An old man bending I come upon new faces . . . . The old poet is asked by the young to tell of his experience during the war. In silence and in dreams, he returns to the battlefield: "Bearing the bandages, water and sponge, / Straight and swift to my wounded I go, / Where they lie on the ground after the battle brought in, / Where their priceless blood reddens the grass . . . . "
He describes the rows of the hospital tent, where one man has a bullet through his neck, another an amputated arm. The poet cleans and dresses each wound. Even though he never knew these soldiers before, "Yet I think I could not refuse this moment to die for you, if that would save you." At the end of the poem, he remarks, "Many a soldier’s kiss dwells on these bearded lips."
Macbeth, Thane of Glamis, is told by a trio of witches that he will soon be promoted to Thane of Cawdor, and later will be King of Scotland. When the first of their prophesies comes true, he tells his wife, who is filled with ambition and determines to ensure that the second is realized as well. She persuades her husband to murder King Duncan, and so Macbeth becomes King.
The rest of the play traces the couple's downfall as a result not only of the murder and hence the political injustice of Macbeth's reign, which leads to war in Scotland, but also because of the terrible psychological effects of guilt. Neither of them sleeps soundly again; Macbeth sees ghosts and appears to go mad; Lady Macbeth sleepwalks, endlessly washing her hands of the metaphysical blood that stains her, and eventually commits suicide. Macbeth dies when Macduff, rightful heir to the throne, besieges his castle and beheads him in battle.
This is the second anthology from Donley and Buckley derived after many years of teaching "What's Normal?"--a literature and medicine course at Hiram College where they explore the cultural and contextual influences upon the concept of normality. With the first anthology, The Tyranny of the Normal, the editors focused on physical abnormalities (see this database for annotation). In this second anthology, the focus is exclusively on mental and behavioral deviations from societal norms. With this edition, Donley and Buckley present their case that, as with physical abnormalities, there is a similar tyranny of the normal that "dominates those who do not fit within the culture's norms for mental ability, mental health and acceptable behavior (xi)".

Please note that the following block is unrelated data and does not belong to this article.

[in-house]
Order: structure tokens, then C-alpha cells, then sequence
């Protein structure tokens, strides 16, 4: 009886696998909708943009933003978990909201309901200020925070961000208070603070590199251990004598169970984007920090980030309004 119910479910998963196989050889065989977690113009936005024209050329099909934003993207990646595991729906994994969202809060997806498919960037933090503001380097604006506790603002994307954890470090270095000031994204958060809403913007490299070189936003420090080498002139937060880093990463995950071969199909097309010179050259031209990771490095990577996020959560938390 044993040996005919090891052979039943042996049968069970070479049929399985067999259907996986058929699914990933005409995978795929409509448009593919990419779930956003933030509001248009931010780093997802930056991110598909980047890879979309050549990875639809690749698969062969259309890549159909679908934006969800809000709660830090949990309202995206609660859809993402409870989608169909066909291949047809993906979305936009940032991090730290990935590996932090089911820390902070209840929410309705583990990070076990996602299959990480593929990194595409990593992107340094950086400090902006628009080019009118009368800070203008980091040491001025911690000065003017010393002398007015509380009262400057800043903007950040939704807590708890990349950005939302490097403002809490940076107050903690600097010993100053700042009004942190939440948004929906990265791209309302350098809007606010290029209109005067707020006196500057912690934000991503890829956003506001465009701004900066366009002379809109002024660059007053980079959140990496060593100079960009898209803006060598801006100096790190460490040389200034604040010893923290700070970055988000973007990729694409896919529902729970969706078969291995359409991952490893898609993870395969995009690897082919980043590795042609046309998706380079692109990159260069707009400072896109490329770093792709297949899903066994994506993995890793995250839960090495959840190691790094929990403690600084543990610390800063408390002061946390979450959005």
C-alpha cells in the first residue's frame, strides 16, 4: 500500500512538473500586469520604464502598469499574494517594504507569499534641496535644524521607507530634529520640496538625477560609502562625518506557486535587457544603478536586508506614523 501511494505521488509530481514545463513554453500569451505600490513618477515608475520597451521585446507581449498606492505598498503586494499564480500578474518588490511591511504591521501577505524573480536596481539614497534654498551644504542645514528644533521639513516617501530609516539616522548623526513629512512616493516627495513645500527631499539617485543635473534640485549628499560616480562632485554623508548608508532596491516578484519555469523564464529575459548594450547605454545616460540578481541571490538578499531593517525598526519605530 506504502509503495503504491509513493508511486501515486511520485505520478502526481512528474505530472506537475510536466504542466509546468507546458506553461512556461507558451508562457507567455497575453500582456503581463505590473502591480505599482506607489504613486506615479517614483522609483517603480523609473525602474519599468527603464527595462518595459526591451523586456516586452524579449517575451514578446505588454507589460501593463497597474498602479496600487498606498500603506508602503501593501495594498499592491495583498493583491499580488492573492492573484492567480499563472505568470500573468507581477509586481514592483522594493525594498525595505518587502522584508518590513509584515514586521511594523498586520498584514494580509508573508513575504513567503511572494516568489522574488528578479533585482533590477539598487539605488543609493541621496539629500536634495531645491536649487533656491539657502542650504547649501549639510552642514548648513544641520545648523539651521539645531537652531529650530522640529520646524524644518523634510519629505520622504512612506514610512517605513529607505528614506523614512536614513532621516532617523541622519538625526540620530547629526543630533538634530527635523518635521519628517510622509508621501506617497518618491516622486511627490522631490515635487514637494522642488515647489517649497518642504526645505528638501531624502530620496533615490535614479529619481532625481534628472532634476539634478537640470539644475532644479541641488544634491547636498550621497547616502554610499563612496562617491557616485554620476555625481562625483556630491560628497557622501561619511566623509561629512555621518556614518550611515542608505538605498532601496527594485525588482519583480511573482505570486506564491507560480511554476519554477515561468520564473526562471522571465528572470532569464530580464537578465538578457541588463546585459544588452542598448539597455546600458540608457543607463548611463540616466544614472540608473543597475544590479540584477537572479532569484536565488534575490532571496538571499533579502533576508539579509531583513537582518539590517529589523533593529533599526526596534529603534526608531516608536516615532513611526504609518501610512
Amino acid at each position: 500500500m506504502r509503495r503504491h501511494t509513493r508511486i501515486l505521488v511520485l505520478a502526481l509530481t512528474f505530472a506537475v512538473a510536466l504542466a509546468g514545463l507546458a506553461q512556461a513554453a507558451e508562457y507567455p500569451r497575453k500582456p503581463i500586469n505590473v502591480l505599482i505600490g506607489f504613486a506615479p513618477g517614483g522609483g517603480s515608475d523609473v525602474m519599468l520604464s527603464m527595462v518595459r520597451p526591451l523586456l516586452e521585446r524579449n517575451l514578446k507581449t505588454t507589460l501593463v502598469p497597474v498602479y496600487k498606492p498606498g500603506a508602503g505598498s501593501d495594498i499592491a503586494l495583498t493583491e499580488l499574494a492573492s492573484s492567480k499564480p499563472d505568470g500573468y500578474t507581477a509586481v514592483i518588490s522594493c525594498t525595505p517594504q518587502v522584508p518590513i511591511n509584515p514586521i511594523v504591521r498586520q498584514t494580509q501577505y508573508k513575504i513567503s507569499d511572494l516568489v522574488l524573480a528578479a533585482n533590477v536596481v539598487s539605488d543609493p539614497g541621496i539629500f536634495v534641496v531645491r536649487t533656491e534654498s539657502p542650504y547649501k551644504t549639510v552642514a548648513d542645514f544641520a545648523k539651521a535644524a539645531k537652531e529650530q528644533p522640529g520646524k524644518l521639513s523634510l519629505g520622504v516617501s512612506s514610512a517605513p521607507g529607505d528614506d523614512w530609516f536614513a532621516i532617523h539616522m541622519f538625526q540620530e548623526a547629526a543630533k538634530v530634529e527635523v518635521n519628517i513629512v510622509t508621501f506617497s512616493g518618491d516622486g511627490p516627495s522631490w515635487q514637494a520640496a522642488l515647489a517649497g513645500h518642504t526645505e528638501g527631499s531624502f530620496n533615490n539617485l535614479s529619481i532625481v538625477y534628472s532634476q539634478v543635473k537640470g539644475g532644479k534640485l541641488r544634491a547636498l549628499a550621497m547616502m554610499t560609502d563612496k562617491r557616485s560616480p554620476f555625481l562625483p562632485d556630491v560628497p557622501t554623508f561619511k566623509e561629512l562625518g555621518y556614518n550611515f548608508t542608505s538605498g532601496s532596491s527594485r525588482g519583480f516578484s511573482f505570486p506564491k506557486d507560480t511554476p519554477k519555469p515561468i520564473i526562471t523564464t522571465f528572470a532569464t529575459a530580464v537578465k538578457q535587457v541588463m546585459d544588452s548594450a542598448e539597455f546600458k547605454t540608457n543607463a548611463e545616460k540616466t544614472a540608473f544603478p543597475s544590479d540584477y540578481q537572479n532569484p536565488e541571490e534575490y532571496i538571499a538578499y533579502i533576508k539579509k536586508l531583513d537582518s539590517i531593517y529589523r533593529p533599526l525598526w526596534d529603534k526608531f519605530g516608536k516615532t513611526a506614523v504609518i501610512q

The anthology is divided into two parts. Part I is a collection of essays that introduce various clinical and bioethical perspectives on the subject of mental illness. These essays bring philosophic and analytic voices to the topic. Stephen Jay Gould's terrific essay on Carrie Buck and the "eugenic" movement in the United States in the early part of the 20th century illustrates one of the major themes that can be found throughout the anthology.
Oliver Wendell Holmes wrote the majority opinion in the 8-1 Supreme Court decision that sealed Buck's fate. Gould begins his essay reminding his readers of the often referenced Holmes quote, "three generations of imbeciles are enough." He then takes us on a fascinating historical adventure that uncovers a deeper and more complicated drama that led to this unfortunate period in American history, and the tragic incarceration and sterilization of Carrie Buck.
This essay, as with other stories, poems, and drama in the anthology, contemplates the relationship between societal values and mental illness, and illustrates how society through medicine can turn to the myth of "objective" diagnostic labels as a way to compartmentalize and control behavior and imaginations that are "abnormal." D. L. Rosenhan's essay from "On Being Sane in Insane Places" further illustrates the failure of the mental illness label. Irvin Yalom's story from Love's Executioner and Other Tales of Psychotherapy provides an example of what is possible when diagnostic labels are avoided, when health care professionals with power turn with humility, curiosity, and kindness toward others, substantiating that these qualities are far more powerful than statistical notions of "normal."
Part II is a collection of fiction, poetry and drama. Intended as a complement to part I, part II engages the reader in the lived experience of the narrators. It is divided into six sections. Section one considers children and adolescent experience of mental illness. Included are Conrad Aiken's "Silent Snow, Secret Snow," an excerpt from Susanna Kaysen's Girl, Interrupted (see annotation in this database), and an excerpt from Peter Shaffer's Equus (see annotation).